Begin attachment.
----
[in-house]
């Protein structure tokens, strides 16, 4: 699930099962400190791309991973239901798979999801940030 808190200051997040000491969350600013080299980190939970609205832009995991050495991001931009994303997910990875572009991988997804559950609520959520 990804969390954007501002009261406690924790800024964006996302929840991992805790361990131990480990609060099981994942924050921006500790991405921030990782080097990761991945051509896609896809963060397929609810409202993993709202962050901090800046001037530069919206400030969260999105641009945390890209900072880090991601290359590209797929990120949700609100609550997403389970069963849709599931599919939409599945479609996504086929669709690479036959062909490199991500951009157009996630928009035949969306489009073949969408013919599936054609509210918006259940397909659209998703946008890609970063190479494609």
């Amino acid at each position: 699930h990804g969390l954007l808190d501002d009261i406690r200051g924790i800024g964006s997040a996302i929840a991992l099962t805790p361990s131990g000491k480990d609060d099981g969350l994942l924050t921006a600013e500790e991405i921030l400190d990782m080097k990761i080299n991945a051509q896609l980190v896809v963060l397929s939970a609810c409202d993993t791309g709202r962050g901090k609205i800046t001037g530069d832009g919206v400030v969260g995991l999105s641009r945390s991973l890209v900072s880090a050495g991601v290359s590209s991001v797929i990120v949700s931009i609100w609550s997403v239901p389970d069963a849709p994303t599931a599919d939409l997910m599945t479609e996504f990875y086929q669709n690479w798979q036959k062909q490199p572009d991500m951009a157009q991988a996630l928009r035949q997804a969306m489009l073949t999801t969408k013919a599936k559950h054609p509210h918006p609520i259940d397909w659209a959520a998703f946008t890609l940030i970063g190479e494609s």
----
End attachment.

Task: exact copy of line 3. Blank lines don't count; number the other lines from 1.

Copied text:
């Amino acid at each position: 699930h990804g969390l954007l808190d501002d009261i406690r200051g924790i800024g964006s997040a996302i929840a991992l099962t805790p361990s131990g000491k480990d609060d099981g969350l994942l924050t921006a600013e500790e991405i921030l400190d990782m080097k990761i080299n991945a051509q896609l980190v896809v963060l397929s939970a609810c409202d993993t791309g709202r962050g901090k609205i800046t001037g530069d832009g919206v400030v969260g995991l999105s641009r945390s991973l890209v900072s880090a050495g991601v290359s590209s991001v797929i990120v949700s931009i609100w609550s997403v239901p389970d069963a849709p994303t599931a599919d939409l997910m599945t479609e996504f990875y086929q669709n690479w798979q036959k062909q490199p572009d991500m951009a157009q991988a996630l928009r035949q997804a969306m489009l073949t999801t969408k013919a599936k559950h054609p509210h918006p609520i259940d397909w659209a959520a998703f946008t890609l940030i970063g190479e494609s």